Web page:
Proposed Steelhead Listing for Puget Sound
From the _Seattle Post-Intelligencer_:
Feds propose listing local steelhead as 'threatened' species
Thursday, March 30, 2006
By ROBERT MCCLURE
Federal officials Wednesday proposed to extend the protections of the
Endangered Species Act to the Puget Sound region's stocks of steelhead, one
of the most sought-after game fish in North America.
The law already can be used to restrict building and drinking-water
withdrawals to protect chinook salmon. In addition to extending those limits
farther up into Puget Sound-area watersheds, the plan could curtail or even
end fishing for the fabled steelhead around here.
One of the Puget Sound area's most battered runs of steelhead spawns in the
Cedar River, a source of Seattle's drinking water. Although some think the
additional protections proposed Wednesday could spell trouble for that
drinking-water supply, city officials say they could help the steelhead
without reducing Seattleites' water supplies.
The National Marine Fisheries Service's proposal to protect the embattled
fish came in response to a petition by Sam Wright, a retired state fishery
Steelhead stocks in this region "are all on downward trends, and in most of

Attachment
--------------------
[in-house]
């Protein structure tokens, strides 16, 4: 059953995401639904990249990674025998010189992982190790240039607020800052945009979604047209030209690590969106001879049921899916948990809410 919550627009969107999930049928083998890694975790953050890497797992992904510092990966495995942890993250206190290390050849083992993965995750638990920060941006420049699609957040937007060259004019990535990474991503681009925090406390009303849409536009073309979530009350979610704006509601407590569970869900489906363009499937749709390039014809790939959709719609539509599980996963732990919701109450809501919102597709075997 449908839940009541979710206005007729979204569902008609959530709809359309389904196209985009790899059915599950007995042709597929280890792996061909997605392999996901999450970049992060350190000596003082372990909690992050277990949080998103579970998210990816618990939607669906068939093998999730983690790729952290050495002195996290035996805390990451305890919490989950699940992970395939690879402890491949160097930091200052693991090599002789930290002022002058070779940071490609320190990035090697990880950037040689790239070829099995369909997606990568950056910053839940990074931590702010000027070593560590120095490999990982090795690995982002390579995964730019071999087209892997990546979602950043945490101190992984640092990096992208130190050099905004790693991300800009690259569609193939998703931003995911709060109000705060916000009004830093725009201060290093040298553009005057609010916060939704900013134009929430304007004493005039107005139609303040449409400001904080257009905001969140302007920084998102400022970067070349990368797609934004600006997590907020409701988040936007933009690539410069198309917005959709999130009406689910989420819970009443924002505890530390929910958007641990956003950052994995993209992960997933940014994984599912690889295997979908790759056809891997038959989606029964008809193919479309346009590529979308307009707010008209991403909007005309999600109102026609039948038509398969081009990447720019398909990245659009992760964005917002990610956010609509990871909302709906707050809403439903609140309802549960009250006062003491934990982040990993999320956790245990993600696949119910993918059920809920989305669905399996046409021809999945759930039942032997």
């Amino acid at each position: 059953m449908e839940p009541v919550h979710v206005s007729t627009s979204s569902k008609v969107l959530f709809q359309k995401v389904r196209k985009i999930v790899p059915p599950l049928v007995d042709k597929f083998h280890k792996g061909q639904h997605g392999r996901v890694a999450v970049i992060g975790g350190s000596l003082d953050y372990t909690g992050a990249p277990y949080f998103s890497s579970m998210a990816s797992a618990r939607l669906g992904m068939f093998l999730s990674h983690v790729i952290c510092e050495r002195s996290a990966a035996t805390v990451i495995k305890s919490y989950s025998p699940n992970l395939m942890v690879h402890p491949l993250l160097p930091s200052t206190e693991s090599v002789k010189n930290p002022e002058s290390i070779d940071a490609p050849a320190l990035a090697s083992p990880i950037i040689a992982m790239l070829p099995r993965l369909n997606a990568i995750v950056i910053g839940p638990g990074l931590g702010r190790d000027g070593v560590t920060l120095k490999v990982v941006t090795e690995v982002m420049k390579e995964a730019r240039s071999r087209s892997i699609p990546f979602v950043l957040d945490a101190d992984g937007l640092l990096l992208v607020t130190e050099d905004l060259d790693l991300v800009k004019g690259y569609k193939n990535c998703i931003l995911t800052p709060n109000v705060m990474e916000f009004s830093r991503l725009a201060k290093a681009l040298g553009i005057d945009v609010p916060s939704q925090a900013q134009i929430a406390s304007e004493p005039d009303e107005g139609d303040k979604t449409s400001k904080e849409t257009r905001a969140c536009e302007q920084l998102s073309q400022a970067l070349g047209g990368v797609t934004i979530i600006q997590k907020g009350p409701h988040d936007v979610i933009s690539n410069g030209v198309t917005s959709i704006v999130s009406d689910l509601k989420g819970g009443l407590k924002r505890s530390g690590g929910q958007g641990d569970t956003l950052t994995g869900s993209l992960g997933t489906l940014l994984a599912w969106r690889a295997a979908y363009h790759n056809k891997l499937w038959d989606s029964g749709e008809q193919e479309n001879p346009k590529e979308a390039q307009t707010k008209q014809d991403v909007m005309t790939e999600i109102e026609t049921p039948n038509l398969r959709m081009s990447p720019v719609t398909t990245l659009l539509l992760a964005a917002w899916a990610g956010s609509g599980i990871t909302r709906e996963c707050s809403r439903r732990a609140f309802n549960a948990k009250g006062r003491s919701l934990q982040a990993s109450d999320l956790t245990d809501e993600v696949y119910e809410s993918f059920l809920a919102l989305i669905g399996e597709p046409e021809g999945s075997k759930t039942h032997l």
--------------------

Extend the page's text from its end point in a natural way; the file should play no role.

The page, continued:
the rivers, the numbers are getting so small you have to question whether
the population is even viable," Wright said. "In the Lake Washington system,
they're functionally extinct." Fifty or fewer adult steelhead have returned
to the Lake Washington/Cedar River ecosystem in the past four years.
The federal proposal would classify steelhead as "threatened," meaning they
aren't on the verge of extinction yet, but are headed that way. If they were
judged instead to be right at the precipice, they would be considered
"endangered," calling for tighter restrictions.
Anglers and fishing guides braced for potentially bad news when the agency
announces its decision next year.
"It will probably drastically affect the way we do business," said Rob
Endsley, a fishing guide who takes steelhead anglers mostly to the Skagit